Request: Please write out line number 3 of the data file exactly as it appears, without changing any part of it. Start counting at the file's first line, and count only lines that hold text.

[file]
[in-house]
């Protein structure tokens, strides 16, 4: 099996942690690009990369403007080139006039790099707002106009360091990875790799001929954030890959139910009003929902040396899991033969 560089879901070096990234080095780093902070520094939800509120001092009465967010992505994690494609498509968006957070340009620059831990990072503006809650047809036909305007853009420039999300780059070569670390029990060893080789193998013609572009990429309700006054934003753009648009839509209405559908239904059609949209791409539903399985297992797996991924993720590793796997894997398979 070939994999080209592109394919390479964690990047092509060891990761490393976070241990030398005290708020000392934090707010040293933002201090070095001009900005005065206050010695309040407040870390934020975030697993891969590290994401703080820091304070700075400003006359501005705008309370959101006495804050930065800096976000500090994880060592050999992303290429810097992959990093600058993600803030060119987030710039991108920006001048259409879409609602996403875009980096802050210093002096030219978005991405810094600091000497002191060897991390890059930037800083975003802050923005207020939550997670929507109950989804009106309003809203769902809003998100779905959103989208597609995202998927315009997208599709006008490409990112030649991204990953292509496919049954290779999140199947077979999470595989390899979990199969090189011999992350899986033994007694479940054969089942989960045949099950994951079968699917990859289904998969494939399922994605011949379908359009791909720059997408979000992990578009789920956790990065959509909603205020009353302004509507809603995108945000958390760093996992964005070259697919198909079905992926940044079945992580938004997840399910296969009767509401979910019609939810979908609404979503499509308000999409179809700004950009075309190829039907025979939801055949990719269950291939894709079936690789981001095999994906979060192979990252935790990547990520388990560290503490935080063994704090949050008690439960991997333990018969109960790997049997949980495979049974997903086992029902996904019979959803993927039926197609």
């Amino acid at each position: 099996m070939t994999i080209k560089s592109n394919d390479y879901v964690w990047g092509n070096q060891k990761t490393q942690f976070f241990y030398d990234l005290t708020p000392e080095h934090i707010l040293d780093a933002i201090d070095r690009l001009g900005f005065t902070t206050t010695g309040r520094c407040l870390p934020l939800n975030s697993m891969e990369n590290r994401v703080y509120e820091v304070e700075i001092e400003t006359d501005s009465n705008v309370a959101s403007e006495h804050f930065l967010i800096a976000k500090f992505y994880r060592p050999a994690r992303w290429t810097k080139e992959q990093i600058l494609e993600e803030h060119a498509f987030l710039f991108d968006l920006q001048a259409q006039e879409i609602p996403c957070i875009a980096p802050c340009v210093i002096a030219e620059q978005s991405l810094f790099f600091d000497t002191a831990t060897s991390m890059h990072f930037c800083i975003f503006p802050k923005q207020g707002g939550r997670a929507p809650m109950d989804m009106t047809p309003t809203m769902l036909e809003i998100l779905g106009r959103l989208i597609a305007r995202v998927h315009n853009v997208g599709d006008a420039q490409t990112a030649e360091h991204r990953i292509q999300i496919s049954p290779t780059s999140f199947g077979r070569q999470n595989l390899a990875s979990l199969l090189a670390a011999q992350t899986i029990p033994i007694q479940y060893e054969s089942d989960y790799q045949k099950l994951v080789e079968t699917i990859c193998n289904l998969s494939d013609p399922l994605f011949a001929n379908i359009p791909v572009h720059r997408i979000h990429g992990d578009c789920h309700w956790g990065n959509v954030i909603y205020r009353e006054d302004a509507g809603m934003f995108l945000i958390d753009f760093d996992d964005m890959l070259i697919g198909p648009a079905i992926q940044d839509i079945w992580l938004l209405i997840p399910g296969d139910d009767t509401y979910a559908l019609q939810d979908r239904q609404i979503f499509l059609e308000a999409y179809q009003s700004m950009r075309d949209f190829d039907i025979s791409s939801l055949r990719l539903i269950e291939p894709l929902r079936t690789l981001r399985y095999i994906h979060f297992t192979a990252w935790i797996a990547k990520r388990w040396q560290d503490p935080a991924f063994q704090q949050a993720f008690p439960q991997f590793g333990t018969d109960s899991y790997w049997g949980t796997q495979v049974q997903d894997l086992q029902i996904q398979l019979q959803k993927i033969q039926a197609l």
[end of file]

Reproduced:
């Amino acid at each position: 099996m070939t994999i080209k560089s592109n394919d390479y879901v964690w990047g092509n070096q060891k990761t490393q942690f976070f241990y030398d990234l005290t708020p000392e080095h934090i707010l040293d780093a933002i201090d070095r690009l001009g900005f005065t902070t206050t010695g309040r520094c407040l870390p934020l939800n975030s697993m891969e990369n590290r994401v703080y509120e820091v304070e700075i001092e400003t006359d501005s009465n705008v309370a959101s403007e006495h804050f930065l967010i800096a976000k500090f992505y994880r060592p050999a994690r992303w290429t810097k080139e992959q990093i600058l494609e993600e803030h060119a498509f987030l710039f991108d968006l920006q001048a259409q006039e879409i609602p996403c957070i875009a980096p802050c340009v210093i002096a030219e620059q978005s991405l810094f790099f600091d000497t002191a831990t060897s991390m890059h990072f930037c800083i975003f503006p802050k923005q207020g707002g939550r997670a929507p809650m109950d989804m009106t047809p309003t809203m769902l036909e809003i998100l779905g106009r959103l989208i597609a305007r995202v998927h315009n853009v997208g599709d006008a420039q490409t990112a030649e360091h991204r990953i292509q999300i496919s049954p290779t780059s999140f199947g077979r070569q999470n595989l390899a990875s979990l199969l090189a670390a011999q992350t899986i029990p033994i007694q479940y060893e054969s089942d989960y790799q045949k099950l994951v080789e079968t699917i990859c193998n289904l998969s494939d013609p399922l994605f011949a001929n379908i359009p791909v572009h720059r997408i979000h990429g992990d578009c789920h309700w956790g990065n959509v954030i909603y205020r009353e006054d302004a509507g809603m934003f995108l945000i958390d753009f760093d996992d964005m890959l070259i697919g198909p648009a079905i992926q940044d839509i079945w992580l938004l209405i997840p399910g296969d139910d009767t509401y979910a559908l019609q939810d979908r239904q609404i979503f499509l059609e308000a999409y179809q009003s700004m950009r075309d949209f190829d039907i025979s791409s939801l055949r990719l539903i269950e291939p894709l929902r079936t690789l981001r399985y095999i994906h979060f297992t192979a990252w935790i797996a990547k990520r388990w040396q560290d503490p935080a991924f063994q704090q949050a993720f008690p439960q991997f590793g333990t018969d109960s899991y790997w049997g949980t796997q495979v049974q997903d894997l086992q029902i996904q398979l019979q959803k993927i033969q039926a197609l």